Great Ideas for Fundraising Propositions

Time to sharpen up your proposition (Advertorial)

Resource Alliance / July 11, 2012

The fundraising proposition transcends medium, culture and class. Sometimes it’s given to you on a plate – other times you’ve got work hard to uncover it, but one thing’s for sure – it’s fundamental to a successful fundraising campaign.

The increasing number of fundraising channels becoming available are whetting the
appetites of fundraisers all over the world, yet they will yield little if the case for support is weak. And as disposable income comes under pressure and advertising messages increase, it’s simply not enough to say that ‘your donation will make a difference’

Lucy Gower, who provides training and consultancy to charities in fundraising innovation and will be speaking at the International Fundraising Congress – in October 2012 agrees. “Sometimes we chase the new shiny exciting things and forget the basic principles of good fundraising. As well as looking forward, we need to constantly remind ourselves what fundraising propositions have worked in the past and never forget those lessons, because they are at the core of what good fundraising is all about.

“A classic example of a beautifully simple and effective case for support was Help the Aged’s press ad ‘Make a blind man see – £10′ which was created by the legendary fundraiser Harold Sumption and ran for many years during the 1990’s. Those six words tell you all you need to know.”

There are many classic fundraising propositions like this, picking a particular aspect of the charity’s work, while others embrace the whole of an organisation’s work just as succinctly.

WaterAid’s proposition which had run unbeaten for many years until recently was ‘Give water. Give life. Give £2 a month.’ Again, an artful distillation of their case for support, made even more relevant to their audience by the insertion of the message into every household’s water bill.

Great fundraising propositions can be just round the corner. Sometimes they are handed to a charity on a plate, as in the case of high profile emergency work where the media coverage makes it easy for international or emergency charities to simply say ‘We are here and we need your help’.

External influences on your work can be a rich seam to mine for propositions. The RSPCA involved their supporters in fighting for a change in the law that would allow their inspectors to intervene when they saw evidence that might lead to an animal suffering (previously by law they would have to wait until the animal was actually suffering).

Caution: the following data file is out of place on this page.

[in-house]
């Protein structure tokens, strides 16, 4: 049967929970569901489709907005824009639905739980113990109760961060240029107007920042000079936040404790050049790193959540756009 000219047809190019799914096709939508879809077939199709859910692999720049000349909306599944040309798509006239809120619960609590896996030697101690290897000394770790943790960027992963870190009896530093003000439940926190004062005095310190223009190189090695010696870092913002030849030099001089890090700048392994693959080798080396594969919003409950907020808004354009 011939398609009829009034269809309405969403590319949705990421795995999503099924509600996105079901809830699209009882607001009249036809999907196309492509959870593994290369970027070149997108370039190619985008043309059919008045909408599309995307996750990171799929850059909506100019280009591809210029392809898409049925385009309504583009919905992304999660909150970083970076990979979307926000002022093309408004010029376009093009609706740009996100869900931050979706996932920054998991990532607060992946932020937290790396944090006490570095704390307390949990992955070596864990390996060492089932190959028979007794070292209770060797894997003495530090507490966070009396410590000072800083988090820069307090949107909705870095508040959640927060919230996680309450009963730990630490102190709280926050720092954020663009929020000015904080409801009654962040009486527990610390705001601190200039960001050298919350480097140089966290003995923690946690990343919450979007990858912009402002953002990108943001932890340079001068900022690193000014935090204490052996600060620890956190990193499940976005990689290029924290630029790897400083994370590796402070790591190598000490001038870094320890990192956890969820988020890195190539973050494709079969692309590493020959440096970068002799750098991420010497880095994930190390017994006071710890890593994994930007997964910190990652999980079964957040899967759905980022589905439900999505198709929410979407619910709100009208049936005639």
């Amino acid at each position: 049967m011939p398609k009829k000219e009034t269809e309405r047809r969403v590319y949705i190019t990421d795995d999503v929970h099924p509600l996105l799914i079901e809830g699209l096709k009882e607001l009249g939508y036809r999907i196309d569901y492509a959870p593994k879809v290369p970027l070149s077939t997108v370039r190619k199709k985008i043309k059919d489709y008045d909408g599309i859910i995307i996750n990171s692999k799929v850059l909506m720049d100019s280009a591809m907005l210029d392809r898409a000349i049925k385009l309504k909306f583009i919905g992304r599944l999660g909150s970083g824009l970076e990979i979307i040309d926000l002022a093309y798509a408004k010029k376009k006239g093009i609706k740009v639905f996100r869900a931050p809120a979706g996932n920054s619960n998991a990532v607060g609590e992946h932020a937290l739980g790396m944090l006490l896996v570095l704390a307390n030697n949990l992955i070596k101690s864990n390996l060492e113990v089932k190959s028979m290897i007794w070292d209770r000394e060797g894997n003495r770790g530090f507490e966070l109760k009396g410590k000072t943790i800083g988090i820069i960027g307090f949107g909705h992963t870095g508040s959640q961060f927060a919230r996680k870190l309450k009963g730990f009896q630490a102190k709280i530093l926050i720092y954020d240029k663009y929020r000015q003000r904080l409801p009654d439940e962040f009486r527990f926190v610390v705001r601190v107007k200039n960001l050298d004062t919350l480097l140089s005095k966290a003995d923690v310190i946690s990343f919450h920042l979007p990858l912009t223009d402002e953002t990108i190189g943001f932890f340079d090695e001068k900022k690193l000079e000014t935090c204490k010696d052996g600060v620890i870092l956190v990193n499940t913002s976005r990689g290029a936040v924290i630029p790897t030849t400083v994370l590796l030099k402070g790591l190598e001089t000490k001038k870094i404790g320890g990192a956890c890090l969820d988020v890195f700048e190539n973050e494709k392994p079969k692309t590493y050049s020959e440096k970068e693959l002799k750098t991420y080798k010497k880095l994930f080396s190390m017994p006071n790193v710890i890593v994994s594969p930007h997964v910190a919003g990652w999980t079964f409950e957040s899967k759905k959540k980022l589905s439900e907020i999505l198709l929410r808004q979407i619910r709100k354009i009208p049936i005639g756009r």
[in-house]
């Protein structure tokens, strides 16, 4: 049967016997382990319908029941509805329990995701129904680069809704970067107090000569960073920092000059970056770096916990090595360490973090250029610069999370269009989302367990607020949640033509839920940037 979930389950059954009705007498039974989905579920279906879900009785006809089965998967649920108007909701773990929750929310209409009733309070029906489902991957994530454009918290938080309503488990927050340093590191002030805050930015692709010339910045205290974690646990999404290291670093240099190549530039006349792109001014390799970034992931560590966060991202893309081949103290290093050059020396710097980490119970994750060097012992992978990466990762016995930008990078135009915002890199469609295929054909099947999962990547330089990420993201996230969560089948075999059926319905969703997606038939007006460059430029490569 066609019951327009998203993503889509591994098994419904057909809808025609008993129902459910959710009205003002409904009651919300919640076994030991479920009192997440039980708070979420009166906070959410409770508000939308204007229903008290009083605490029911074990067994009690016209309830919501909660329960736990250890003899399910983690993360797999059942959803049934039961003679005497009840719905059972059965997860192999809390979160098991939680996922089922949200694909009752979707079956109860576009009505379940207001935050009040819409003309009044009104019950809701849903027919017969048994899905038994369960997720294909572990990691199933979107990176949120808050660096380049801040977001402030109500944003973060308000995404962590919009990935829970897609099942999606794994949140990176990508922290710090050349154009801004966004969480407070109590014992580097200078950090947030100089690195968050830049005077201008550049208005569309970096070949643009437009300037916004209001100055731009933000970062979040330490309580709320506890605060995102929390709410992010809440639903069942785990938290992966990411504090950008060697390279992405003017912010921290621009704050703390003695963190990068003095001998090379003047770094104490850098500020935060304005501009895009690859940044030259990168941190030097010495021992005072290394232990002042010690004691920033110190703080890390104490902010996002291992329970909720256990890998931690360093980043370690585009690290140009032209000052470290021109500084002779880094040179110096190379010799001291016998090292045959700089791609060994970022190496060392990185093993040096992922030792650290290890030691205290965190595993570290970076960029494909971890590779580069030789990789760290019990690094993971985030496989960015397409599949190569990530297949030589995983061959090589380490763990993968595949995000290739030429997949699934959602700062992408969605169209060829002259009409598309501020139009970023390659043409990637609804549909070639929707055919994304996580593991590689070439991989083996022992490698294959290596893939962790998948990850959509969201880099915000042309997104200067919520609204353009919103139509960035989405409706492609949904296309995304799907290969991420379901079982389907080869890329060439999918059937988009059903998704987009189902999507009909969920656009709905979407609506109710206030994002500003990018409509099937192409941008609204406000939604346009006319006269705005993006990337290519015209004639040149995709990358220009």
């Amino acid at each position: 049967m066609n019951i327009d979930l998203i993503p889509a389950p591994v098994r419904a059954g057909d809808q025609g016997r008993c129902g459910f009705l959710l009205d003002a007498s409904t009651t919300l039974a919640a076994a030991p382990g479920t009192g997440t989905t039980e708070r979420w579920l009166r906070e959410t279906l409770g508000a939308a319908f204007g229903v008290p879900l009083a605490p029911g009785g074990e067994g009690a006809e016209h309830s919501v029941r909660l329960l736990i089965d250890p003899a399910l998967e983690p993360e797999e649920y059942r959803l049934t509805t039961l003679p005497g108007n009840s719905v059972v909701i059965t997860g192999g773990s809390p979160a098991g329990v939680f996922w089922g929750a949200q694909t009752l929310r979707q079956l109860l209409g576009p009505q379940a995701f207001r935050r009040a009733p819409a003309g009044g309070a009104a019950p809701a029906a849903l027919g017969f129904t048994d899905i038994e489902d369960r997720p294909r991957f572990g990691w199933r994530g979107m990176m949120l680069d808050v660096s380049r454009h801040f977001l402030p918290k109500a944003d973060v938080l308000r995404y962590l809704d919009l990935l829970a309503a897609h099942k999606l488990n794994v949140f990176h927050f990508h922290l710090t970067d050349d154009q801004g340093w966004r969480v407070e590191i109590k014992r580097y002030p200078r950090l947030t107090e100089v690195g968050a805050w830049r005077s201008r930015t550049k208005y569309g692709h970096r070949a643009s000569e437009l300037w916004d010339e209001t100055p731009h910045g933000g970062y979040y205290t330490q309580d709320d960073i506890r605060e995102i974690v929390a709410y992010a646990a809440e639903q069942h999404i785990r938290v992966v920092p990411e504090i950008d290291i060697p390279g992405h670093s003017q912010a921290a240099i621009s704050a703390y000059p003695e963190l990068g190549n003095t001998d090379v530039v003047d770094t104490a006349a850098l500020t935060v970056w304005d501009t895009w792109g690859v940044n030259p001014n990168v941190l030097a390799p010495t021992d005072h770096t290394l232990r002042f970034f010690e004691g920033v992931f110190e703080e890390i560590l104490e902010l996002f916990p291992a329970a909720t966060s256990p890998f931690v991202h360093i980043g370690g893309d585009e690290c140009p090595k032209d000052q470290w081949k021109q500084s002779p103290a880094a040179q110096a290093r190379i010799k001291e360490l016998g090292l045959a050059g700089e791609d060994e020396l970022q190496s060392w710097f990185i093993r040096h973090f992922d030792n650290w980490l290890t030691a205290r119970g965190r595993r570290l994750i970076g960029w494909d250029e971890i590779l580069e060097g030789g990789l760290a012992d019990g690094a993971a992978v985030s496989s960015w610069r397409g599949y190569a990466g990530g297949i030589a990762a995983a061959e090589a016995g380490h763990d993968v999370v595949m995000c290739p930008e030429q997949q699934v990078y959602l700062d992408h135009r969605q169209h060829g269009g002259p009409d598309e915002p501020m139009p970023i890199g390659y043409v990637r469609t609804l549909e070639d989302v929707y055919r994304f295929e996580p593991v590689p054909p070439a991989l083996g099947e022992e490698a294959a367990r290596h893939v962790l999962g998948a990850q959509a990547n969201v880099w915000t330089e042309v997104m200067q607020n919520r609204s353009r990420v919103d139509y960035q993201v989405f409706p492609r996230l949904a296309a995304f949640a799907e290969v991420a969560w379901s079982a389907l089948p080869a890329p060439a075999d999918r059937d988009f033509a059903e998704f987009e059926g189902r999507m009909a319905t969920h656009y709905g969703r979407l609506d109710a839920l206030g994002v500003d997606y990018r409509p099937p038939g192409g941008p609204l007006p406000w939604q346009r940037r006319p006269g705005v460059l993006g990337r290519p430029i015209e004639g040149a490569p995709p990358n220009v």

The law was passed, but it meant an immediate increase in the society’s workload, for its inspectors and animal centres. The RSPCA made a call to animal lovers to ‘Join our biggest animal rescue’ in mail, DRTV and online. The campaign ran for several years and when the economic downturn saw people unable to look after their pets and dumping them outside RSPCA animal centres, this bolstered the case for support. Another proposition was born: ‘Help the credit crunch victims’.

So even events which might be seen as detrimental to charitable giving can be used to create compelling propositions. This is where charities have to examine the way they work, the external influences on their services and identify reasons to give, even from the most unpromising situations.

Tangible propositions, where the audience is asked to donate to fund a specific item or project are very effective. Whether it’s a sachet of rehydration salts to stop a child dying from diarrhoeal diseases, a square metre of a wildlife reserve or a meal for a person living on the street, donors like to feel that their gift is doing something that they can easily visualise.

When Greenpeace commissioned their new Rainbow Warrior vessel a couple of years ago, they used the online arena to demonstrate a compelling proposition. Donors could see the plans of the ship online and choose which parts to pay for, from a bolt, to an anchor, from a soap dish to a piece of her sail or even the whole wheelhouse. This ‘crowdsourcing’ attracted over 100,000 donors, each buying a different part of the vessel.

Propositions like this can work in any media – and in different cultures too. In 1997 the Ethiopian branch of a small charity, Canadian Physicians for Aid and Relief, was working to replant trees in Ethiopia to counter the damaging effects of deforestation. This was the first time direct mail fundraising had been tried in Ethiopia, but the proposition that a donation would plant a tree brought a fantastic response rate. You can read the fascinating story behind this campaign on the SOFII website. SOFII (a non-profit resource for charity fundraising) is really useful, giving hundreds of examples of campaigns, along with tips and critiques and should be in every fundraiser’s bookmark list.